Whisky Magazine Issue 59
This article is 7 years old and some information provided may be time sensitive. Please check all details of events, tours, opening times and other information before travelling or making arrangements.
Copyright Whisky Magazine © 1999-2013. All rights reserved. To use or reproduce part or all of this article please contact us for details of how you can do so legally.
Blending is about combining ingredients that stand the test of time,Rob Allanson finds out more
They say it's a little like conducting a symphony orchestra, when it all comes together you can be swept off your feet.
The art of the blender has always been a fascinating one, how you keep some of the world's most recognisable brands tasting the same time after time.
With a blend consisting of anything from 15 to 50 different single whiskies, blending is a considerable skill acquired only after years of experience. Most blenders will keep their successful formulae a close secret.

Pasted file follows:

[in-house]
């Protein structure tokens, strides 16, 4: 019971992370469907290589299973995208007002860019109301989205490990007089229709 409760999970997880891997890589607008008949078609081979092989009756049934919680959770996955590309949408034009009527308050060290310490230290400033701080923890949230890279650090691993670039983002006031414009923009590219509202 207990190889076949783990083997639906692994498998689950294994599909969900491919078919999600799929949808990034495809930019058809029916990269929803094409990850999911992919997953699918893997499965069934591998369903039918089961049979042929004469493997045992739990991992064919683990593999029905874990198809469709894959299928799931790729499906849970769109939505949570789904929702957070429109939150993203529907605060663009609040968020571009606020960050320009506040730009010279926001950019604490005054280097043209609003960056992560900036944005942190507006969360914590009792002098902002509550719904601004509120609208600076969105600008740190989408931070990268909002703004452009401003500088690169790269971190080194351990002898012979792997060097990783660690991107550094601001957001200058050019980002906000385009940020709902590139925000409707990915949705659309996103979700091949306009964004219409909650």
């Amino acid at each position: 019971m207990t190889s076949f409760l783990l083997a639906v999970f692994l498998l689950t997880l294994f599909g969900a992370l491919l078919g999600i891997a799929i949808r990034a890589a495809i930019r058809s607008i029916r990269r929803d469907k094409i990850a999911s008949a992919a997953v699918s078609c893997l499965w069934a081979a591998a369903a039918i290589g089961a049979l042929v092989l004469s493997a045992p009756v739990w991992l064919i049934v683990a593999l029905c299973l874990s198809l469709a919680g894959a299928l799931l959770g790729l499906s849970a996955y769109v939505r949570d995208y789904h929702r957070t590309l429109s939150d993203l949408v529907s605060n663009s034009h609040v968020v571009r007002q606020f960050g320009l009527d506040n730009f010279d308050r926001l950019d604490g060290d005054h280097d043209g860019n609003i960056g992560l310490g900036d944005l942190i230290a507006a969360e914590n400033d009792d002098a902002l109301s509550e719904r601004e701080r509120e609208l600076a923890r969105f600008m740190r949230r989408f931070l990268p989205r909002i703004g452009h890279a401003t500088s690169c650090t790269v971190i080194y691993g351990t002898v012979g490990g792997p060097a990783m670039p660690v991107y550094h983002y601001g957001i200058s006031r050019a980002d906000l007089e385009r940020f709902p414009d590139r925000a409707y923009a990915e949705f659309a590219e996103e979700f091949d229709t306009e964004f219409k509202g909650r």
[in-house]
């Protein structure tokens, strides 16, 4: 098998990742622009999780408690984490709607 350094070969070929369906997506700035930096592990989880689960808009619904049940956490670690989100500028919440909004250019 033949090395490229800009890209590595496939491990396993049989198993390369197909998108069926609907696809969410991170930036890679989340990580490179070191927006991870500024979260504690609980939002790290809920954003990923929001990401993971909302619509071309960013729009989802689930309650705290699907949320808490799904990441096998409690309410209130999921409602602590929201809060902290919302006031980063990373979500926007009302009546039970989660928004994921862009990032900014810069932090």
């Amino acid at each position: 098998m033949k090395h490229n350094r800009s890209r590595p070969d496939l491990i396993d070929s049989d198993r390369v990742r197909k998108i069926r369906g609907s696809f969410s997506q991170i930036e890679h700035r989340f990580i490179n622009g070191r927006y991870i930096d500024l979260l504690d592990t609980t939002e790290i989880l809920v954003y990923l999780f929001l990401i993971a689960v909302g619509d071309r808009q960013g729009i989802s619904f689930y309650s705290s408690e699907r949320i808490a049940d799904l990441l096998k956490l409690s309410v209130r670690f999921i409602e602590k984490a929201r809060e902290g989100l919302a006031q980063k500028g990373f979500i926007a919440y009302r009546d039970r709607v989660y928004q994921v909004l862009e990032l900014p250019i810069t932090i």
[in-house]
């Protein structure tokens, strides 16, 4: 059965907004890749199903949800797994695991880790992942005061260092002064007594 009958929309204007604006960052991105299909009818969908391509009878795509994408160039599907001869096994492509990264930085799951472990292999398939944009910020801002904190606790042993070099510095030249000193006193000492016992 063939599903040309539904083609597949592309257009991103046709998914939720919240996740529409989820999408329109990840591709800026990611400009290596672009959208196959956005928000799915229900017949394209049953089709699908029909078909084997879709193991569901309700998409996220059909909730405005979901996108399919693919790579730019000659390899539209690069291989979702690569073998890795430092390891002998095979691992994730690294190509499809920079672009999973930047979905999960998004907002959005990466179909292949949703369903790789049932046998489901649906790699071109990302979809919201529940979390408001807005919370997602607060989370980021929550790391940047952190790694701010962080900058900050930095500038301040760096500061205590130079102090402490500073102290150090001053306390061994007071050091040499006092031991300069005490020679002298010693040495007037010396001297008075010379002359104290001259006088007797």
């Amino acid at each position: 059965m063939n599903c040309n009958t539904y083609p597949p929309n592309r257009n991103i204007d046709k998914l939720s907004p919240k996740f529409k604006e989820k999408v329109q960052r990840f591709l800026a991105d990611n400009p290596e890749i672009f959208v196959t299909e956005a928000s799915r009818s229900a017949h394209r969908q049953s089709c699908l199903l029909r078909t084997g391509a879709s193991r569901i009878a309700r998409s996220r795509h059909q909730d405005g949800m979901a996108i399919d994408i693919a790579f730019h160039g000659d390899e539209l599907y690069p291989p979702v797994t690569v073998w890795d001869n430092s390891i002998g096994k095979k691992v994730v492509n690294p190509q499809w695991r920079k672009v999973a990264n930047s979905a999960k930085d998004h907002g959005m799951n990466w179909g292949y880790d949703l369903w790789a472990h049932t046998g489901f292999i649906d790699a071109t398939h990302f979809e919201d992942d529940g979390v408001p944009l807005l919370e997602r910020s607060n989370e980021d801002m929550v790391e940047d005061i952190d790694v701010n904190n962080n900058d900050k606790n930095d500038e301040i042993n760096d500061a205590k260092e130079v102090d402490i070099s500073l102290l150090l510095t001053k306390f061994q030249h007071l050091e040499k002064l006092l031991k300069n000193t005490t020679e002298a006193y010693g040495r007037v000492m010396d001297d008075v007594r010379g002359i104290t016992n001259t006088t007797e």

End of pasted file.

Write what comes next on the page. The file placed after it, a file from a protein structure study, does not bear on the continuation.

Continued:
On the face of it, the art is a simple one. Mix together a series of grains and malts to make a new, interesting whisky.
However when you get deeper in to it things becomes a little more complex.
Whiskies from different distilleries have a character of their own and, just as people of different temperaments are often incompatible, so some whiskies will not blend happily with certain others.
The various malts and grains must be blended to complement each other and enhance the overall taste, and this is where it gets a little tricky.
There are really two main aims for the blender. First is to produce a whisky of definite and recognisable character, and not deviate from this standard. The second is to achieve consistency.
One of the most important decisions the blender has to make is when the different single whiskies are ready to be used in his blend.
They will be brought from the warehouse where they have been maturing to the blending room, then mixed together in a blending vat.
They are u...